Future climates

How do scientists predict future climates?

Future climate change projections need information on greenhouse gas concentrations in decades and centuries to come and an understanding of how the earth system will respond to such changes.

The reason these projections need information on emissions of greenhouse gases is that these reflect things like population growth, economic development, use of energy resources or transport methods.

Climate scientists therefore came up with a range of different but plausible emission pathways, called Representation Concentration Pathways (RCPs)

Graph showing the different ways that emissions determine global surface warming by 2100 ranging from 0.9 degrees to 5.4 degrees depending on how high the emissions are

Cumulative emissions of CO2 largely determine global mean surface warming by the late 21st century and beyond. Most aspects of climate change will persist for many centuries even if emissions of CO2 are stopped - Last IPCC report 2014

The climate response to these emission scenarios is simulated using global climate models. Whilst differing in complexity, these models represent physical processes that influence the movement of heat and mass in the atmosphere and ocean. These models remain quite coarse, with spatial resolutions around 100-200km.

Producing change information for use in impact studies

Global climate models are very useful to predict how the world is changing globally, but governments, businesses and individuals need information that will be useful at a much smaller scale.

There are therefore climate scientists that work on ‘downscaling’ these models. One of the issues however of downscaling, is that many assumptions and simplifications need to be done. Thus, the uncertainty over predictions is usually much higher.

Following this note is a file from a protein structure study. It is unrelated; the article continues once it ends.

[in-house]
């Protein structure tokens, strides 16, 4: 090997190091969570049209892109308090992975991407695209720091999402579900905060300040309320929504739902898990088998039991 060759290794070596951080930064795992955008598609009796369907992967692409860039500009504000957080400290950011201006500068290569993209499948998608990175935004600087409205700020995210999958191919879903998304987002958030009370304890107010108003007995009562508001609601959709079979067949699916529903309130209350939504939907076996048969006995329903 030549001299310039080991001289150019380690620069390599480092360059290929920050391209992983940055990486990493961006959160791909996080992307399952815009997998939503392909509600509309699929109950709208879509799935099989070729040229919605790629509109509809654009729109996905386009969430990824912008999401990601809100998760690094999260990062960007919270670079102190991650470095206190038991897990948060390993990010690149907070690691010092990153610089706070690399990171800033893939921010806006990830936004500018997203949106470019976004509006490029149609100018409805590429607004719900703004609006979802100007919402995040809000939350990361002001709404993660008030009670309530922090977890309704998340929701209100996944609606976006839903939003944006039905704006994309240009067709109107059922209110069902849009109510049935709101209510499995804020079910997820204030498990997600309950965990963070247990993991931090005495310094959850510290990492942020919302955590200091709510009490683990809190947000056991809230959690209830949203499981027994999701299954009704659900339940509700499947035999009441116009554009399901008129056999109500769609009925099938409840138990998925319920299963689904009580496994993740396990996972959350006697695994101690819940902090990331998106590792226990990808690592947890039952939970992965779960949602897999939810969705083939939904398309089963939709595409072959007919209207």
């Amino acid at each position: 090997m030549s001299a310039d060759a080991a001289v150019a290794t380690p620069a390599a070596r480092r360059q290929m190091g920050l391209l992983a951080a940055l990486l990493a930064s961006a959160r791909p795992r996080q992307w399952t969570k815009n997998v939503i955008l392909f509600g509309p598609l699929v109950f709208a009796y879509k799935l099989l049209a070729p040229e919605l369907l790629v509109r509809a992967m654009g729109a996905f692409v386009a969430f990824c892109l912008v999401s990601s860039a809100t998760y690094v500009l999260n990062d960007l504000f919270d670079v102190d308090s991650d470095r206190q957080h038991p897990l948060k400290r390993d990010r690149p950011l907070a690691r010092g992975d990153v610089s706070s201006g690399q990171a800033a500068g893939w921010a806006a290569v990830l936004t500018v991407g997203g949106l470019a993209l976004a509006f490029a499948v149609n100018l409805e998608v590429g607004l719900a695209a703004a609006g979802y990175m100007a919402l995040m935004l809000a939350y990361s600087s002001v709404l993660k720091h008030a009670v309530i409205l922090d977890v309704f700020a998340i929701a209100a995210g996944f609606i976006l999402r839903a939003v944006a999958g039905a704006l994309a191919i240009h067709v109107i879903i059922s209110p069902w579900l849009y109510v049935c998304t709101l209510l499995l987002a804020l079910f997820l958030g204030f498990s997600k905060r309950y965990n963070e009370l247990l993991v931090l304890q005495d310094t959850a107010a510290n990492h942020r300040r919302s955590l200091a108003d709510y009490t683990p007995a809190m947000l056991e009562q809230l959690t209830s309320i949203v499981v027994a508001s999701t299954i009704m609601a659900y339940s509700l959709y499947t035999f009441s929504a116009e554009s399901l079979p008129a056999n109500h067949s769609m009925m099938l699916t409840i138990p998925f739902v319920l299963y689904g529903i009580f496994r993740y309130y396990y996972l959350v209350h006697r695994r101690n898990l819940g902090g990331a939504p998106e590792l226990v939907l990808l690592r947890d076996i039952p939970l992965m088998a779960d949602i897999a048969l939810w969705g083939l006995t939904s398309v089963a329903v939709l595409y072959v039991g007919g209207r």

How ‘good’ are model simulations of future climates?

Models are simplifications of the real world and can be more or less skilful in simulating climate change. To support the development of climate models, the World Climate Research Programme (WCRP) organise regular model inter-comparison projects.

WCRP experiments help scientist understand model capabilities in simulating natural climate variability and predictability on decadal and centennial time scales. The produced results that underpinned much of the climate science reported by the Intergovernmental Panel on Climate Change (IPCC).

To avoid becoming reliant on the outcomes from any particular model, good practice in climate change research stipulates that researchers should attempt to consider all the key sources of uncertainty when investigating climate change impacts. These include:

  • Natural climate variability (dominates on relatively short time scales of years up to a few decades)
  • Model uncertainty (model ability to simulate the climate response – relevant on all time scales)
  • Emissions (uncertainty expands with time due to the cumulative effect of following lower or higher emission rates).

The relative contribution of these to the total uncertainty of a projection varies between variables and regions. For example, rainfall projections are typically more varied compared to temperature projections because rainfall is strongly influenced not only by warming of the atmosphere, but also by shifts in atmospheric circulation patterns

Over to you

  • Is climate change impacting water resources near you? Do you think it will likely impact them in the future?

Let us know in the comments.


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